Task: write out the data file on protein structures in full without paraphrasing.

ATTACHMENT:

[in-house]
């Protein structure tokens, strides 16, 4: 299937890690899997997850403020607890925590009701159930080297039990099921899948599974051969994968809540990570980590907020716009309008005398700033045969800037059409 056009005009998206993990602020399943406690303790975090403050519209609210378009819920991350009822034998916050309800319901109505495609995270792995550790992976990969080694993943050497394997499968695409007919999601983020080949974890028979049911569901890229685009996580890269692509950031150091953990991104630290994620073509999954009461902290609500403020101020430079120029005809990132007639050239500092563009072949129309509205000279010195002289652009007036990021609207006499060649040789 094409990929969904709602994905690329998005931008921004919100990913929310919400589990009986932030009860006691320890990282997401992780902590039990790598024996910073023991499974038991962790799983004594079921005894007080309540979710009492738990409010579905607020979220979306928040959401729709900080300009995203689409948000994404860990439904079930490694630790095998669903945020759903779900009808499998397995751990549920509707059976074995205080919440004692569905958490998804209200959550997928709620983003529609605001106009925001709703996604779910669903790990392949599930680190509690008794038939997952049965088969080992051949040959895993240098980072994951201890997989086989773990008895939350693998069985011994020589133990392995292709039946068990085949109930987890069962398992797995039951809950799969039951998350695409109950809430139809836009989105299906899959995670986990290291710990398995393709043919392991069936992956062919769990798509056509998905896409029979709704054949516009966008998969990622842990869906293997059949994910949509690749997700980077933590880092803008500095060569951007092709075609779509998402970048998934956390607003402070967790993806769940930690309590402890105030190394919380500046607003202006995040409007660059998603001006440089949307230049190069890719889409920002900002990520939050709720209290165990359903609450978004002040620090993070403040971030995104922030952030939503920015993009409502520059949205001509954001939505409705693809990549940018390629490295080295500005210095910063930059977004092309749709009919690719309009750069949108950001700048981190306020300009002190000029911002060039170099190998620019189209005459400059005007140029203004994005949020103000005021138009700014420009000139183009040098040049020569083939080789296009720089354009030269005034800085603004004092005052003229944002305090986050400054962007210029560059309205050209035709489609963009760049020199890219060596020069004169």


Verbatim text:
[in-house]
């Protein structure tokens, strides 16, 4: 299937890690899997997850403020607890925590009701159930080297039990099921899948599974051969994968809540990570980590907020716009309008005398700033045969800037059409 056009005009998206993990602020399943406690303790975090403050519209609210378009819920991350009822034998916050309800319901109505495609995270792995550790992976990969080694993943050497394997499968695409007919999601983020080949974890028979049911569901890229685009996580890269692509950031150091953990991104630290994620073509999954009461902290609500403020101020430079120029005809990132007639050239500092563009072949129309509205000279010195002289652009007036990021609207006499060649040789 094409990929969904709602994905690329998005931008921004919100990913929310919400589990009986932030009860006691320890990282997401992780902590039990790598024996910073023991499974038991962790799983004594079921005894007080309540979710009492738990409010579905607020979220979306928040959401729709900080300009995203689409948000994404860990439904079930490694630790095998669903945020759903779900009808499998397995751990549920509707059976074995205080919440004692569905958490998804209200959550997928709620983003529609605001106009925001709703996604779910669903790990392949599930680190509690008794038939997952049965088969080992051949040959895993240098980072994951201890997989086989773990008895939350693998069985011994020589133990392995292709039946068990085949109930987890069962398992797995039951809950799969039951998350695409109950809430139809836009989105299906899959995670986990290291710990398995393709043919392991069936992956062919769990798509056509998905896409029979709704054949516009966008998969990622842990869906293997059949994910949509690749997700980077933590880092803008500095060569951007092709075609779509998402970048998934956390607003402070967790993806769940930690309590402890105030190394919380500046607003202006995040409007660059998603001006440089949307230049190069890719889409920002900002990520939050709720209290165990359903609450978004002040620090993070403040971030995104922030952030939503920015993009409502520059949205001509954001939505409705693809990549940018390629490295080295500005210095910063930059977004092309749709009919690719309009750069949108950001700048981190306020300009002190000029911002060039170099190998620019189209005459400059005007140029203004994005949020103000005021138009700014420009000139183009040098040049020569083939080789296009720089354009030269005034800085603004004092005052003229944002305090986050400054962007210029560059309205050209035709489609963009760049020199890219060596020069004169």